Gottschalk, Peter, and Greenberg, Gabriel. 2008. Islamophobia: Making Muslims the Enemy. New York: Rowman and Littlefield.Google Scholar
Haberski, Raymond J. Jr. 2010. “Ike, the Pledge, and Sacrificing for Civil Religion.” Paper presented at the American Politics Group Annual Conference, January 9, Oxford, UK.Google Scholar
Ignatiev, Noel. 2008. How the Irish Became White. New York: Routledge.Google Scholar
Jackson, Sherman. 2011. “Muslims, Islam(s), Race and American Islamaphobia.” In Islamophobia: The Challenge of Pluralism in the 21st Century. New York: Oxford University Press, 93108.Google Scholar
Jackson, Sherman. 2005. Islam and the Blackamerican: Looking toward the Third Resurrection. New York: Oxford University Press.CrossRefGoogle Scholar
Jamal, Amaney. 2005. “The Political Participation and Engagement of Muslim Americans: Mosque Involvement and Group Consciousness.” American Politics Research 33 (4): 521–44.CrossRefGoogle Scholar
Jamal, Amaney, and Naber, Nadine, eds. 2008. Race and Arab Americans Before and After 9/11: From Invisible Citizens to Visible Subjects. New York: Syracuse University Press.Google Scholar
Juergensmeyer, Mark. 2000. Terror in the Mind of God: The Global Rise of Religious Violence. Los Angeles: University of California Press.Google Scholar
Milne, Seumas. 2001. “They Can't See Why They Are Hated: Americans Cannot Ignore What Their Government Does Abroad.” The Guardian, September 13.Google Scholar
Mearsheimer, J. J., and Walt, S. M.. 2008. The Israel Lobby and U.S. Foreign Policy. New York: Farrar, Straus and Giroux.Google Scholar
Modood, Tariq. 2007. Multiculturalism. Cambridge: Polity.Google Scholar
The New York Times, n.d. The New York Times. [Online] Available at: http://www.nytimes.com/ref/international/24MEMO-GUIDE.html (Accessed July 7, 2011).Google Scholar
Nyang, Sulayman. 1999. Islam in the United States of America. Chicago: Kazi.Google Scholar
Owen, W., 1983. Dulce et Decorum Est. Online, Available at: http://www.oucs.ox.ac.uk/ww1lit/collections/item/3303?CISOBOX=1&REC=5 (Accessed July 7, 2011).Google Scholar
Palmer, M. A., 2008. The Last Crusade: Americanism and the Islamic Reformation. Dulles, VA: Potomac Books.Google Scholar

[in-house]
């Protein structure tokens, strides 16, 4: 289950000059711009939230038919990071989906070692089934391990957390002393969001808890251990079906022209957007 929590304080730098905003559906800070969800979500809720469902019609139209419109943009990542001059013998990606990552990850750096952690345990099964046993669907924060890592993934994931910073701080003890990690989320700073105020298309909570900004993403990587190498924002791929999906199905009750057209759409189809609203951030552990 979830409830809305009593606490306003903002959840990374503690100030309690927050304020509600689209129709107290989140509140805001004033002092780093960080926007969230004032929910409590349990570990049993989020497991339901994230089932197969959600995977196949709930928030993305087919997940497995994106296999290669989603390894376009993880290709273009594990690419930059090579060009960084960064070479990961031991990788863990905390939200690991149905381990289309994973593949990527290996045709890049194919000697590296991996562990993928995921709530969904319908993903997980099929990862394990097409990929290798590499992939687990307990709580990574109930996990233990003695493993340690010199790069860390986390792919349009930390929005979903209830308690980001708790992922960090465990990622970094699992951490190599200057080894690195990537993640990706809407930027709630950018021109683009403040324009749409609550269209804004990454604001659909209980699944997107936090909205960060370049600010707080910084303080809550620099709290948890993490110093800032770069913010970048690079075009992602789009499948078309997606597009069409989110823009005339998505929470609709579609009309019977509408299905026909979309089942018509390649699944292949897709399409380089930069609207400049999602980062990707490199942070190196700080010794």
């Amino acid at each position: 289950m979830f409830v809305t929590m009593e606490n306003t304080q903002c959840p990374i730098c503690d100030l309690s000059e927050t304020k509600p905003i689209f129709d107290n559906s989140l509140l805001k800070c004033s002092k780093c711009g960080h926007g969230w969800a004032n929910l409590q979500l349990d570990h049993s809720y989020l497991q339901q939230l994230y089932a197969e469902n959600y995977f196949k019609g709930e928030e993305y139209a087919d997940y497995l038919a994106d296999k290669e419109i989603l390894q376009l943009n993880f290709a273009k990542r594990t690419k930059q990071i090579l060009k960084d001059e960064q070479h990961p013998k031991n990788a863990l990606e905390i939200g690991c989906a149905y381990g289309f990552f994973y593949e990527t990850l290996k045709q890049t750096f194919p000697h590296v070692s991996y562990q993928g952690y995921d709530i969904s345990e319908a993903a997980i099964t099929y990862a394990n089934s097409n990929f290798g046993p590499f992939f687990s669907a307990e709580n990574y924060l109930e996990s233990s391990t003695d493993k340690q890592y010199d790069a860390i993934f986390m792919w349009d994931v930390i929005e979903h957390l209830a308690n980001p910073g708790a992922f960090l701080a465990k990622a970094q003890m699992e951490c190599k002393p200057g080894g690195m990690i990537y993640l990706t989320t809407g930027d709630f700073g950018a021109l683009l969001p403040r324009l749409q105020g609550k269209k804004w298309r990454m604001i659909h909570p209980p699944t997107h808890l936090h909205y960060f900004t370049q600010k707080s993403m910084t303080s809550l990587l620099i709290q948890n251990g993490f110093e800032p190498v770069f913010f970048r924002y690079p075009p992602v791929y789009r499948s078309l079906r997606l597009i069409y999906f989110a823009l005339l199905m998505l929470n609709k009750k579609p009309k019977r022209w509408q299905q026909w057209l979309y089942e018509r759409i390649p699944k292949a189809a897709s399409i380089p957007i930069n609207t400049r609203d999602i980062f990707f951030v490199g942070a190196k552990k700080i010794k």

Parker, Laura. 2004. “The Ordeal of Chaplain Yee.” USA Today, May 16. http://www.usatoday.com/news/nation/2004-05-16-yee-cover_x.htm.Google Scholar
Patel, Eboo. 2007. Acts of Faith: The Story of an American Muslim, the Struggle for the Soul of a Generation. Boston: Beacon.Google Scholar
Peek, Lori. 2005. “Becoming Muslim: The Development of a Religious Identity.” Sociology of Religion 66 (3): 215–42.CrossRefGoogle Scholar
Peña, A. 2009. “American Muslims' Civil Liberties and the Challenge to Effectively Avert Xenophobia.” Muslim World 99: 202–20.CrossRefGoogle Scholar
Pew Forum on Religion, and Public Life. 2009. Views of Religious Similarities and Differences: Muslims Widely Seen As Facing Discrimination. Washington, DC: The Pew Research Center for the People and the Press.Google Scholar
Pew Research Center. 2007. “American Muslims: Middle Class and Mostly Mainstream.” http://pewresearch.org/assets/pdf/muslim-americans.pdf.Google Scholar
Rose, A. 2001. How Did Muslims Vote in 2000? Middle East Quarterly VIII (3): 1327.Google Scholar
Roy, O. 2006. Globalized Islam: The Search for a New Ummah. New York: Columbia University Press.Google Scholar
Safi, Omid, ed. 2003. Progressive Muslims: On Justice, Gender, and Pluralism. New York: Oneworld.Google Scholar
Smith, Rogers M. 1999. Civic Ideals: Conflicting Visions of Citizenship in U.S. History. New Haven, CT: Yale University Press.Google Scholar
Takim, L. 2004. From Conversion to Conversation: Interfaith Dialogue in Post 9/11 America. The Muslim World 94: 343–55.CrossRefGoogle Scholar